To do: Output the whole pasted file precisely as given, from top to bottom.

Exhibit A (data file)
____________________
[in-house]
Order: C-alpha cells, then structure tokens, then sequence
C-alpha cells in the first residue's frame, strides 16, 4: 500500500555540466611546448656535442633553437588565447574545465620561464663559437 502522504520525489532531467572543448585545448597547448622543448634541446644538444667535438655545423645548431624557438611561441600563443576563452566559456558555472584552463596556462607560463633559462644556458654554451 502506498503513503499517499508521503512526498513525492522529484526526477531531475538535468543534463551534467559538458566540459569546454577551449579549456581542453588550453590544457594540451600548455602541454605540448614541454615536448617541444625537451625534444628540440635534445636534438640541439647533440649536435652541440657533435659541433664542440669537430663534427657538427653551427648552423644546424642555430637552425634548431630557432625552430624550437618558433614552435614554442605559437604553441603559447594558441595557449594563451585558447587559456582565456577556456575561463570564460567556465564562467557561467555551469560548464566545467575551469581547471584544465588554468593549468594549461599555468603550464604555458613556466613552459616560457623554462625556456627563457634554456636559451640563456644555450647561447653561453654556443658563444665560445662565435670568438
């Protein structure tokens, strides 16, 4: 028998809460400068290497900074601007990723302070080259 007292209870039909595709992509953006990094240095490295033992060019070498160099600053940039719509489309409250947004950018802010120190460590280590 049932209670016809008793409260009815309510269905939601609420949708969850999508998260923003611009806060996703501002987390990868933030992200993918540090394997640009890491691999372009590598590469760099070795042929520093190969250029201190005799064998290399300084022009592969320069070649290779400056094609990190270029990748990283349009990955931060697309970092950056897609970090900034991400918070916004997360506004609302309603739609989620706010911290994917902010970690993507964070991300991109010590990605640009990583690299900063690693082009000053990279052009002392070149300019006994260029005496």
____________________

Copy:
[in-house]
Order: C-alpha cells, then structure tokens, then sequence
C-alpha cells in the first residue's frame, strides 16, 4: 500500500555540466611546448656535442633553437588565447574545465620561464663559437 502522504520525489532531467572543448585545448597547448622543448634541446644538444667535438655545423645548431624557438611561441600563443576563452566559456558555472584552463596556462607560463633559462644556458654554451 502506498503513503499517499508521503512526498513525492522529484526526477531531475538535468543534463551534467559538458566540459569546454577551449579549456581542453588550453590544457594540451600548455602541454605540448614541454615536448617541444625537451625534444628540440635534445636534438640541439647533440649536435652541440657533435659541433664542440669537430663534427657538427653551427648552423644546424642555430637552425634548431630557432625552430624550437618558433614552435614554442605559437604553441603559447594558441595557449594563451585558447587559456582565456577556456575561463570564460567556465564562467557561467555551469560548464566545467575551469581547471584544465588554468593549468594549461599555468603550464604555458613556466613552459616560457623554462625556456627563457634554456636559451640563456644555450647561447653561453654556443658563444665560445662565435670568438
């Protein structure tokens, strides 16, 4: 028998809460400068290497900074601007990723302070080259 007292209870039909595709992509953006990094240095490295033992060019070498160099600053940039719509489309409250947004950018802010120190460590280590 049932209670016809008793409260009815309510269905939601609420949708969850999508998260923003611009806060996703501002987390990868933030992200993918540090394997640009890491691999372009590598590469760099070795042929520093190969250029201190005799064998290399300084022009592969320069070649290779400056094609990190270029990748990283349009990955931060697309970092950056897609970090900034991400918070916004997360506004609302309603739609989620706010911290994917902010970690993507964070991300991109010590990605640009990583690299900063690693082009000053990279052009002392070149300019006994260029005496």